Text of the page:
While Republicans and Democrats work to produce legislation to grant legal status and a pathway to citizenship for people brought to the United States illegally when they were children, one Republican congressman says Congress should refuse to enshrine that policy into law to avoid a flood of new illegal immigrants looking to benefit from the same policy.
In September, President Trump announced that the Deferred Action for Childhood Arrivals program, or DACA, would end in March 2018, but also suggested that the people impacted by his decision ought not to worry. President Obama enacted DACA in 2012 and the program survived despite fierce criticism that such a change in the law could come through an act of Congress.
With the DACA expiration now just weeks away, House and Senate leaders in both parties appear united in wanting to pass legislation to protect those impacted by the policy. A “Gang of Six” in the Senate is working on the bill, although President Trump has rejected their first overture.
Many conservatives are urging GOP leaders and President Trump to use DACA as leverage to squeeze concessions out of Democrats, including a reduction in chain migration, and end to the visa lottery, expanded E-Verify at businesses and greater border security including at least portions of a new border wall.
However, Rep. Dana Rohrabacher, R-Calif., rejects the premise of the discussions. He doesn’t want DACA as part of federal law.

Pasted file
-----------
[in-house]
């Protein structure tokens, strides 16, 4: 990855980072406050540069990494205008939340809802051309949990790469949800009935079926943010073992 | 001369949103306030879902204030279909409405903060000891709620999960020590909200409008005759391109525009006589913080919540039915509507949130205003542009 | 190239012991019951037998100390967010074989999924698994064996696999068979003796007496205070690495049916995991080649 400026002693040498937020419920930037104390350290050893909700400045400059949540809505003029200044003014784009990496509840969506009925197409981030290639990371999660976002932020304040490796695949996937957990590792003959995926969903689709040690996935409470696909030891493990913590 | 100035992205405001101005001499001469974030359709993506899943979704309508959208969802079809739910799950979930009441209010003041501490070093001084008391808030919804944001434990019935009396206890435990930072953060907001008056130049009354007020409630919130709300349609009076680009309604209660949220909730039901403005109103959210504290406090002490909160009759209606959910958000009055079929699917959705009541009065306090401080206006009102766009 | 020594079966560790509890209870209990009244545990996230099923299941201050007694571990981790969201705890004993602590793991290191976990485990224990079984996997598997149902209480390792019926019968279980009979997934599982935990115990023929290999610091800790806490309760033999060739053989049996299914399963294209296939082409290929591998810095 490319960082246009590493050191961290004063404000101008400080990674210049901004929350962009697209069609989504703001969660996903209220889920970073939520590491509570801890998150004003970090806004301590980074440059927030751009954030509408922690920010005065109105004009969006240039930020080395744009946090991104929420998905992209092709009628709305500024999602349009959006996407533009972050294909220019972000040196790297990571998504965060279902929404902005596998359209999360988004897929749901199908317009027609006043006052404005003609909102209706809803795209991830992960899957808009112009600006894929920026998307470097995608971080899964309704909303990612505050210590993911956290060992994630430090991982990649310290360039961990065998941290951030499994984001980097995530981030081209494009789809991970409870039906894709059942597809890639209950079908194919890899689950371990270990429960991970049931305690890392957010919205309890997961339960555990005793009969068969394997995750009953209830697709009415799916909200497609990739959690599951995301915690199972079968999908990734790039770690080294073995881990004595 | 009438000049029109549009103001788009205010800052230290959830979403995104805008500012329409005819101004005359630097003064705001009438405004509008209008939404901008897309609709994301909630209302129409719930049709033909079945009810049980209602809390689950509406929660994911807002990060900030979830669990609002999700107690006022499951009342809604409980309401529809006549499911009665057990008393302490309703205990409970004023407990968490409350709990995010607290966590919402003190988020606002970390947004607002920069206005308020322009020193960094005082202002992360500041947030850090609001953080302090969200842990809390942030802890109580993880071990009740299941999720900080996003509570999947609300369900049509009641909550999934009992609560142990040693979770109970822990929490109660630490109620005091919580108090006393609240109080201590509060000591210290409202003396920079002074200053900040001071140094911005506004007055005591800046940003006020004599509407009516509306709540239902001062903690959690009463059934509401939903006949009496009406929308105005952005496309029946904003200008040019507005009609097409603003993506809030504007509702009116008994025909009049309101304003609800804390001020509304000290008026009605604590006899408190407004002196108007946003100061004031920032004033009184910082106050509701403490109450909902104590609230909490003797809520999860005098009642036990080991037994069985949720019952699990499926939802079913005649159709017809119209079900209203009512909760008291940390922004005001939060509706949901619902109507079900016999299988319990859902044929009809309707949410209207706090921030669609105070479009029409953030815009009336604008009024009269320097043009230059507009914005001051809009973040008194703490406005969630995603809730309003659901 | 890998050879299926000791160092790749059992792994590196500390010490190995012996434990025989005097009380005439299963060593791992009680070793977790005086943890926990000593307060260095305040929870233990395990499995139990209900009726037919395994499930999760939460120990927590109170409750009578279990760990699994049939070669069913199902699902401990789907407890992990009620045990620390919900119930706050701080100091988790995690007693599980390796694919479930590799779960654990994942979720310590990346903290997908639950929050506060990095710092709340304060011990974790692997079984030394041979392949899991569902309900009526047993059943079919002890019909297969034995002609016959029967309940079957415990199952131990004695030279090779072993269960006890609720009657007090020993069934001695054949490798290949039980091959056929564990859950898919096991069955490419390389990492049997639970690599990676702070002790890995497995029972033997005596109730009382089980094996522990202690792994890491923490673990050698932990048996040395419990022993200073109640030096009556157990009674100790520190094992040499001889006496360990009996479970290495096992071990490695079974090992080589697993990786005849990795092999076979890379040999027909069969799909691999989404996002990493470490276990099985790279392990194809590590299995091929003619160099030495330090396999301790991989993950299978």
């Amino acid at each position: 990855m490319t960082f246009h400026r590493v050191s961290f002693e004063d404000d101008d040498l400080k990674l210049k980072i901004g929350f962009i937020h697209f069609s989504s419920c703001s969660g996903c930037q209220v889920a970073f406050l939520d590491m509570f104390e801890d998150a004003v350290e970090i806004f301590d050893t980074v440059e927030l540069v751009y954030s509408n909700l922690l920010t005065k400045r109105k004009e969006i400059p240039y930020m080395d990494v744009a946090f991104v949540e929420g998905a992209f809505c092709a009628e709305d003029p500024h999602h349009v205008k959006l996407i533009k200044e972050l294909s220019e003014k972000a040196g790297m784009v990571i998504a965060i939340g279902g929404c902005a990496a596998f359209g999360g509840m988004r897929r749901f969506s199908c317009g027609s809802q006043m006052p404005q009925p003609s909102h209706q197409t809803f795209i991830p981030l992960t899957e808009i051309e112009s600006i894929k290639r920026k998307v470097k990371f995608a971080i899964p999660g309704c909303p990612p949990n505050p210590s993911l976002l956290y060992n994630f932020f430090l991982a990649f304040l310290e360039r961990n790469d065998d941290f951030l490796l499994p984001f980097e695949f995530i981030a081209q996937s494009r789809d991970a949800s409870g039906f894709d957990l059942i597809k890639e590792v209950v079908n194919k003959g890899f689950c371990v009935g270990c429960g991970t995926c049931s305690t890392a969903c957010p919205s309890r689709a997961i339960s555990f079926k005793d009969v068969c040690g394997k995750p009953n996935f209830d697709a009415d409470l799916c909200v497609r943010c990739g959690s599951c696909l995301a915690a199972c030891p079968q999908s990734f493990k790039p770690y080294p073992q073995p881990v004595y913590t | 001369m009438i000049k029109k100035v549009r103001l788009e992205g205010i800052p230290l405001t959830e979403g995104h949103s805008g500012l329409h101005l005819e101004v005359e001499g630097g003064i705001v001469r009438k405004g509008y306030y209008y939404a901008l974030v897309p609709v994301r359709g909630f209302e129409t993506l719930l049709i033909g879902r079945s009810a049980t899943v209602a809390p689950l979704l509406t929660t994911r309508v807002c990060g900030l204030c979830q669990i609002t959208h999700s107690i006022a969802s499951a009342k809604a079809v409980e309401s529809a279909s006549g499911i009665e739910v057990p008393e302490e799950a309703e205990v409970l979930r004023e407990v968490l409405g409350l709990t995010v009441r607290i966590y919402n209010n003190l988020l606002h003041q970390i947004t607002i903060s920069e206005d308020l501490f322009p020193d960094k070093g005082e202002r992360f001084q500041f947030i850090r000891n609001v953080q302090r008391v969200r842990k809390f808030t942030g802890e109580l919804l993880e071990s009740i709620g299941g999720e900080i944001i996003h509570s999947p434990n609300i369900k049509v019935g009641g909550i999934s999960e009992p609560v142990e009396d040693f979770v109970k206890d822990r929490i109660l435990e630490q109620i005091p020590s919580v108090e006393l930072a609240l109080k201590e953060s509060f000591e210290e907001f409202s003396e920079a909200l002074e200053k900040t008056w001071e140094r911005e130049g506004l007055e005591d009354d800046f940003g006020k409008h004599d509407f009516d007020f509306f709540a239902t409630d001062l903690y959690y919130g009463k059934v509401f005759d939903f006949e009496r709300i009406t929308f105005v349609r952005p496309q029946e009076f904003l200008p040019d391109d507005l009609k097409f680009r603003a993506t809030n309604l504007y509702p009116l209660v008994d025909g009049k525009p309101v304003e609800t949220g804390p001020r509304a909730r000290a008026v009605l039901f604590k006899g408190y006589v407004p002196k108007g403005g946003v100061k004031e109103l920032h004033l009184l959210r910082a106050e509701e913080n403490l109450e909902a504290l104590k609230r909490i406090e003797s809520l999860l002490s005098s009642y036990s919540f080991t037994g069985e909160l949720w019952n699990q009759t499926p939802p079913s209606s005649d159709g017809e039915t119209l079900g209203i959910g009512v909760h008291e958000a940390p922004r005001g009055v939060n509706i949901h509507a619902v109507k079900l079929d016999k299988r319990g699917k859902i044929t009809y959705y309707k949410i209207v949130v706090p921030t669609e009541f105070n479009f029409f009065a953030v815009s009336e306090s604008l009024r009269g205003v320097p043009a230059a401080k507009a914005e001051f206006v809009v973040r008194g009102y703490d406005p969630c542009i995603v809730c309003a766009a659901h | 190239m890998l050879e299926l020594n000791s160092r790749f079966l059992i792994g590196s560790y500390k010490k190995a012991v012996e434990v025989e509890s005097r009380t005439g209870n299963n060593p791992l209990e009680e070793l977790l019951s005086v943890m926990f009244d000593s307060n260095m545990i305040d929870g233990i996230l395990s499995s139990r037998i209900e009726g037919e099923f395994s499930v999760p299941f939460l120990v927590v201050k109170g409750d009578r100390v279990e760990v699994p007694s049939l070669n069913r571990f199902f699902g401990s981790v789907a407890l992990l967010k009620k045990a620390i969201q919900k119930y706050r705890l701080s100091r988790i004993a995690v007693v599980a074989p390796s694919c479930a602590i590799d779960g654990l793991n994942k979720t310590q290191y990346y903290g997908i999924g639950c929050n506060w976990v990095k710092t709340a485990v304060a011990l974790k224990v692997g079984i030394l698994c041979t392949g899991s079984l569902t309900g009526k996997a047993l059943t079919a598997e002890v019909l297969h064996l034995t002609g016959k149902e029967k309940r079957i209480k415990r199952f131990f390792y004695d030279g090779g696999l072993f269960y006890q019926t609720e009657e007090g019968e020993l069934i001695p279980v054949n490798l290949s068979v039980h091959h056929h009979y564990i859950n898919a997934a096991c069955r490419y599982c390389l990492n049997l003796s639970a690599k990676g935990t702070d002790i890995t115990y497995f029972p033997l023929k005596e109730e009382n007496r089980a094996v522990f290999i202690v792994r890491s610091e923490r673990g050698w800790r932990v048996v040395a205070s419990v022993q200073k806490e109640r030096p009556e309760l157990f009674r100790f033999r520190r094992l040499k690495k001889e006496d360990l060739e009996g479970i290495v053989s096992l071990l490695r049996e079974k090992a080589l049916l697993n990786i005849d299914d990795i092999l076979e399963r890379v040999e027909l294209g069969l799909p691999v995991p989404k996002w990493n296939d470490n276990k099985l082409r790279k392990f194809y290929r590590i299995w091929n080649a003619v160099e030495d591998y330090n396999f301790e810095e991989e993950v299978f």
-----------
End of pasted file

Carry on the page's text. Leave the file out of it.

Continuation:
“If we legalize the status of 850,000 young people who are here illegally, we can expect tens of millions of young people throughout the world to notice that.
“If they would like the government benefits of health care and education that comes from legally being in the United States, there is no reason for me to believe this won’t obliterate out chances of getting control of our border,” said Rohrabacher.
The congressman says once Congress gives the green to putting “dreamers” on the path to citizenship, it may be impossible to restore integrity to our immigration system.
“We’re talking about millions of people here who will be brought into this country and there’s no way we can build a wall high enough or dig a ditch deep enough to stop it after we’ve given them a treasure house of medical care and education. We are going to undo any good we can possibly do otherwise,” said Rohrabacher.
Rohrabacher says even if the legislation agrees to significant limits on chain migration, providing legal status to people who came to the U.S. illegally will still be crippling.
“We cannot secure our borders as long as we’re giving this ultimate prize to people who have made it across the border illegally. When we have young people like this, we’re notifying parents all over the world, ‘Whatever you do, get your kid to the United States,'” said Rohrabacher.
While Rohrabacher admits many young people are suffering terribly in our own hemisphere and around the world, the resources of the United States only go so far.
“There are people who are living in horrible situations overseas. Young people. We cannot afford to take care of every one of them while we don’t even have the money now to take care of our own people, meaning the veterans and the seniors, and yes, the young people who need educational training here,” said Rohrabacher.